It’s impossible to know for certain what will happen next in the international markets for propane, butane and ethane — there are too many variables and vagaries. What is very doable, though, is to gain a better understanding of the broader market forces at play. For example, the U.S. now has a few years under its belt as a major propane exporter, so it’s feasible to assess trends in where that propane is going — or no longer going — and to examine how propane exports to various parts of the world are impacted by everything from a high-stakes trade war to governmental efforts to encourage the use of cleaner cooking fuel. Today, we continue our deep-dive into propane, butane and ethane exports with a look at where propane exports from the U.S. East, West and Gulf coasts are heading, and why.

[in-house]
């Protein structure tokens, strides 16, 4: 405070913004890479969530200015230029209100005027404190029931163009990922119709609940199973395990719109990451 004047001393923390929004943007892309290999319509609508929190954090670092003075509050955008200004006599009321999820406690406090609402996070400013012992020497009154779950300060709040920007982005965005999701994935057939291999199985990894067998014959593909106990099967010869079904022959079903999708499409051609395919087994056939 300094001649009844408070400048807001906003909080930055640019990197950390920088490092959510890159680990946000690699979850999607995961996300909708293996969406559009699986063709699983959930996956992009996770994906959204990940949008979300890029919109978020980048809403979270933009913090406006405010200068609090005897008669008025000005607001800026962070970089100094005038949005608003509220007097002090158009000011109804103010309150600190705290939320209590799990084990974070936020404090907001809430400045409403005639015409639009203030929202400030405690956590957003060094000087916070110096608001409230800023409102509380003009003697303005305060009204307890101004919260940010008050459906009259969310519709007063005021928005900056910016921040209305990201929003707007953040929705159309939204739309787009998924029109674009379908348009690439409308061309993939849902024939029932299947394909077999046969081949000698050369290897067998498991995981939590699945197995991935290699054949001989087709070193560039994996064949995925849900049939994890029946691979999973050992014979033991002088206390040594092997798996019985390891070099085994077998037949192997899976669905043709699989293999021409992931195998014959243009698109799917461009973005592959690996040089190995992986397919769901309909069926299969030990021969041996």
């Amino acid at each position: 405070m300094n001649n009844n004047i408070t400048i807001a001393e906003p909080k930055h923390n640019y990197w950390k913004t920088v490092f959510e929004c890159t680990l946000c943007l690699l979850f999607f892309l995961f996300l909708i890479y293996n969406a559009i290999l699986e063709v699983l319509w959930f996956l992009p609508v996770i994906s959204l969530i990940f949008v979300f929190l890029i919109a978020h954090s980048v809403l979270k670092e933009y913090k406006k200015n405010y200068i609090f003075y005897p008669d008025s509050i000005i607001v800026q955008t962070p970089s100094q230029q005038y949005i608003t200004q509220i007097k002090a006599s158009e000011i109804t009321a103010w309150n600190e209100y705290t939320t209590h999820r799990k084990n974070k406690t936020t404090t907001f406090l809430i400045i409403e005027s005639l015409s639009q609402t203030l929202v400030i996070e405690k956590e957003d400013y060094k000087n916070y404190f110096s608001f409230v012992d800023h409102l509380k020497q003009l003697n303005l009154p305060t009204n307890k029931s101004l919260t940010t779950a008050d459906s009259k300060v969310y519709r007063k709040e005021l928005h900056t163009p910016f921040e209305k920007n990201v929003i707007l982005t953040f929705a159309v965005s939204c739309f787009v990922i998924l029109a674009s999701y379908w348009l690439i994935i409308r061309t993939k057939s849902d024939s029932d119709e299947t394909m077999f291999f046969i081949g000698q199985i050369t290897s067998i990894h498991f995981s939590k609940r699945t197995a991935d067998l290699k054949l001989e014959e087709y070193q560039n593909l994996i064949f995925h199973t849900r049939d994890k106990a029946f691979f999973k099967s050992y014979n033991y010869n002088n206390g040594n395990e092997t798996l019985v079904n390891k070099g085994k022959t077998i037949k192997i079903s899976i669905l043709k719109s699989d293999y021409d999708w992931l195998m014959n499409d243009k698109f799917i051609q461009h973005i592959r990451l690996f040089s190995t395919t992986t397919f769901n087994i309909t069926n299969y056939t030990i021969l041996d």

Thanks to the Shale Revolution and the resulting rise in crude oil, natural gas and NGL production, U.S. exports of propane took off in the 2010s, rising from less than 100 Mb/d 10 years ago to just shy of 1 MMb/d in the first few months of 2019, according to the Energy Information Administration (EIA) and RBN’s NGL Voyager report (see Figure 1). Further gains in propane exports are likely into the 2020s as U.S. NGL output continues to rise and domestic demand for propane remains close to flat on an annual basis. But as we said in Part 1 of this blog series, the rise in U.S. NGL export volumes hasn’t been smooth or steady on a monthly basis. There have been many ups and downs along the way, many of them tied to the long list of factors that can affect how much propane (and butane and ethane) is loaded onto ships each week (including pipeline problems or fog-shrouded Gulf Coast export terminals) and where NGL-laden ships set sail for (including how purity-product prices in the U.S. compare with those in key destination markets such as Asia and Europe).